But he’s not that optimistic: “Looking at the situation, the government ‘changed’ and that ‘change’ is in quotations. If you look at the government, there hasn’t been much of a change. The old guys in the old government are staying in this one. A lot of the ministers in the old government are in this one.”

He is more optimistic about the future of the planet, despite grim news about its condition: in the past two weeks alone, new studies have shown that deforestation in Africa is increasing at an unprecedented rate; and that up to a million species are at risk of extinction through the actions of humans, with catastrophic consequences for Earth’s life-support systems.

But Brownell is not sure that this future will include humans. “I’m not too sure the battle for the forests is being lost. I believe in life, in Mother Nature. And if you believe that the forest is going to be a victim, then you miss the point.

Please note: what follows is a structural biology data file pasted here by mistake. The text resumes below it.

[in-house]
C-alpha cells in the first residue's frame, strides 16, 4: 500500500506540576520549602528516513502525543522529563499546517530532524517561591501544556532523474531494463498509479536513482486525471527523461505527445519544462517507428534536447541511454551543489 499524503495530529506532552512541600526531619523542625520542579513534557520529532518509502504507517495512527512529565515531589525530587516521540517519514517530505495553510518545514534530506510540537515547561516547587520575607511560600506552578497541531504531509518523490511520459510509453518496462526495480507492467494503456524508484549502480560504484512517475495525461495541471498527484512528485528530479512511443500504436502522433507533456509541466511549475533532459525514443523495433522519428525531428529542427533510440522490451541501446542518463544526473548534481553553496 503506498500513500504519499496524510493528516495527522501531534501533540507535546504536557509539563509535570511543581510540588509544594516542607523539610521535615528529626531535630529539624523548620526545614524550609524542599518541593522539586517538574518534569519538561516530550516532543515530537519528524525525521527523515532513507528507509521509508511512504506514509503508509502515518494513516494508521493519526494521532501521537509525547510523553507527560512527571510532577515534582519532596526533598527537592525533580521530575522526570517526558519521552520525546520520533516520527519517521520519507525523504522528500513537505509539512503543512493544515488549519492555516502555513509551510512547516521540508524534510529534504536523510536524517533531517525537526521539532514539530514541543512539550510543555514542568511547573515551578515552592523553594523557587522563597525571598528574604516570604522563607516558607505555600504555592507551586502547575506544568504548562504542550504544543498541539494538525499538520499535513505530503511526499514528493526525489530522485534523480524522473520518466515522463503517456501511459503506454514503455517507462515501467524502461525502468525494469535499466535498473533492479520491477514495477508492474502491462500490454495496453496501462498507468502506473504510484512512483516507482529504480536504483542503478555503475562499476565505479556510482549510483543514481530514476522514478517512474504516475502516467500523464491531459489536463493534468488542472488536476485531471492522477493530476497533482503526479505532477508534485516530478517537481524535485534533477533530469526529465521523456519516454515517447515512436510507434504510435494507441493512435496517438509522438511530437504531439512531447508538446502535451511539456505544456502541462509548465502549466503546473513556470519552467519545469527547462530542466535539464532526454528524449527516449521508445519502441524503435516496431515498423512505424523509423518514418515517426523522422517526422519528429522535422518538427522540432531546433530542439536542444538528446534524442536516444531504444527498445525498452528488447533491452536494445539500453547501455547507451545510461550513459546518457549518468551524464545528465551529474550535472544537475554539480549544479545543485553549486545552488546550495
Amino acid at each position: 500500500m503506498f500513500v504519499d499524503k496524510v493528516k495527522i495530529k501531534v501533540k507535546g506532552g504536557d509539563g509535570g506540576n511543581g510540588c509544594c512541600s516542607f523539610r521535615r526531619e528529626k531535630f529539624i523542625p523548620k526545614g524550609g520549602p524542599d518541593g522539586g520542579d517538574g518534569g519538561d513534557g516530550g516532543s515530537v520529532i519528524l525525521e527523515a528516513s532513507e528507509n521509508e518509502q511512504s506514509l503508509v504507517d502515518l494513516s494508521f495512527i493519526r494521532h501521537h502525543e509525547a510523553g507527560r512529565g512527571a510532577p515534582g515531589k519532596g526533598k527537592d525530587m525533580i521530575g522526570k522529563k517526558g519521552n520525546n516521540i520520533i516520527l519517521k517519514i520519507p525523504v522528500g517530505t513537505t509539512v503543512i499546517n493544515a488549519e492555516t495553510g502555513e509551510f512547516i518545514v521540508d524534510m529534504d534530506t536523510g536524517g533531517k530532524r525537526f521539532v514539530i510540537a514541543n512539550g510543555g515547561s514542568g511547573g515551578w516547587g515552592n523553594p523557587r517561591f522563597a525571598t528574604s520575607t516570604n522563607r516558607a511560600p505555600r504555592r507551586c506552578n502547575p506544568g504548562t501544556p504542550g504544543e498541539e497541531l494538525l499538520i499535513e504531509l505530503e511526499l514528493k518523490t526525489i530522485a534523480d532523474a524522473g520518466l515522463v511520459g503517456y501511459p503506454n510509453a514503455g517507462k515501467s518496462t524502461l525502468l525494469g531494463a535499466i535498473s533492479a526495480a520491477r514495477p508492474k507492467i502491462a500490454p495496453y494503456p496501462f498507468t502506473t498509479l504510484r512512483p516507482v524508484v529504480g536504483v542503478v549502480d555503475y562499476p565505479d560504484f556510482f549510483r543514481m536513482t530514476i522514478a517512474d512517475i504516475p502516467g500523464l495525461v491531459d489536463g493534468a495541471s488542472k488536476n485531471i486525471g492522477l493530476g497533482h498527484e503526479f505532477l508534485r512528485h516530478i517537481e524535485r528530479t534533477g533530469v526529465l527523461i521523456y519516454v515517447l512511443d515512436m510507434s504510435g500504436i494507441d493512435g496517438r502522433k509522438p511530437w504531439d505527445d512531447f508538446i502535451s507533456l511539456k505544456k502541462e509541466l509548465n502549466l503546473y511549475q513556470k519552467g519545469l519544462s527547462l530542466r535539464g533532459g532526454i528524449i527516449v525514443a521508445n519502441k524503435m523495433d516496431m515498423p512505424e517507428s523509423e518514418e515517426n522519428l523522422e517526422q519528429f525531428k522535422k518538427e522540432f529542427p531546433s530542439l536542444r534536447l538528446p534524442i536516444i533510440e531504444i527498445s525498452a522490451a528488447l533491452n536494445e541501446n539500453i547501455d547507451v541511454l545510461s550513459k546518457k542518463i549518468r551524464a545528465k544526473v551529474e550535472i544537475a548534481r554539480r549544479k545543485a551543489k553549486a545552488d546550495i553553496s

“Mother Earth knows how to fight back. And if those of us who are human beings don’t fight [on her behalf], she is going to raise other means to protect herself. And we are seeing that. We are paying a high price already. Just in your region, in Mozambique, look what’s happening there [Mozambique was struck by two major cyclones in two months, killing more than 1000 people and displacing hundreds of thousands more].

“It is time that we appreciate the services the forests provide to us. I’m not sure when you walk out of your home, you appreciate the value they give to you. When you go to bed and are asleep, what is keeping you alive when you breathe in and out? It’s the oxygen from these trees. They are actually giving us life. We have to protect them. The next time you step out of your house, please give a tree a tender hug and remember this.”

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Simon Allison
Simon Allison, The Continent
Simon Allison is the Africa editor of the Mail & Guardian, and the founding editor-in-chief of The Continent. He is a 2021 Young Africa Leadership Initiative fellow.